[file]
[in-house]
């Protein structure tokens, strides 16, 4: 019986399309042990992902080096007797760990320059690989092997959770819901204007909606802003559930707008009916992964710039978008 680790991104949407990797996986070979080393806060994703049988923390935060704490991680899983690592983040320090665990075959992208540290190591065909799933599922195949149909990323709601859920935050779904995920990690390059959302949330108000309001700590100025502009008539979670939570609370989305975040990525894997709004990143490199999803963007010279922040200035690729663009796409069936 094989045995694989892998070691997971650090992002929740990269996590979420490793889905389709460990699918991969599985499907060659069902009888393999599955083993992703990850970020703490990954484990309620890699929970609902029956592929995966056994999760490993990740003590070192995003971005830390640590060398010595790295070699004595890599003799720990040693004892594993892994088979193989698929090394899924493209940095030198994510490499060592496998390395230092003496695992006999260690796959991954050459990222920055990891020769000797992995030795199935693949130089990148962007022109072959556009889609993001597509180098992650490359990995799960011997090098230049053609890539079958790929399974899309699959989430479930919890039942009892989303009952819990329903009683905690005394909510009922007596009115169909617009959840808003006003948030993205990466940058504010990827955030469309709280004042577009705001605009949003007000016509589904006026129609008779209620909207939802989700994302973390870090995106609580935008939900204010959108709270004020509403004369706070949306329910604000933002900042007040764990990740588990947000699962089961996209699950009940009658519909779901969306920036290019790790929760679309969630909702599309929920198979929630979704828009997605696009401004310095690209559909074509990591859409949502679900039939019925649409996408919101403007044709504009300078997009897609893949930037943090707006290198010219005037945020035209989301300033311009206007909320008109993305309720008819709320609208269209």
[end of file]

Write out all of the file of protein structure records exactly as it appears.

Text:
[in-house]
């Protein structure tokens, strides 16, 4: 019986399309042990992902080096007797760990320059690989092997959770819901204007909606802003559930707008009916992964710039978008 680790991104949407990797996986070979080393806060994703049988923390935060704490991680899983690592983040320090665990075959992208540290190591065909799933599922195949149909990323709601859920935050779904995920990690390059959302949330108000309001700590100025502009008539979670939570609370989305975040990525894997709004990143490199999803963007010279922040200035690729663009796409069936 094989045995694989892998070691997971650090992002929740990269996590979420490793889905389709460990699918991969599985499907060659069902009888393999599955083993992703990850970020703490990954484990309620890699929970609902029956592929995966056994999760490993990740003590070192995003971005830390640590060398010595790295070699004595890599003799720990040693004892594993892994088979193989698929090394899924493209940095030198994510490499060592496998390395230092003496695992006999260690796959991954050459990222920055990891020769000797992995030795199935693949130089990148962007022109072959556009889609993001597509180098992650490359990995799960011997090098230049053609890539079958790929399974899309699959989430479930919890039942009892989303009952819990329903009683905690005394909510009922007596009115169909617009959840808003006003948030993205990466940058504010990827955030469309709280004042577009705001605009949003007000016509589904006026129609008779209620909207939802989700994302973390870090995106609580935008939900204010959108709270004020509403004369706070949306329910604000933002900042007040764990990740588990947000699962089961996209699950009940009658519909779901969306920036290019790790929760679309969630909702599309929920198979929630979704828009997605696009401004310095690209559909074509990591859409949502679900039939019925649409996408919101403007044709504009300078997009897609893949930037943090707006290198010219005037945020035209989301300033311009206007909320008109993305309720008819709320609208269209």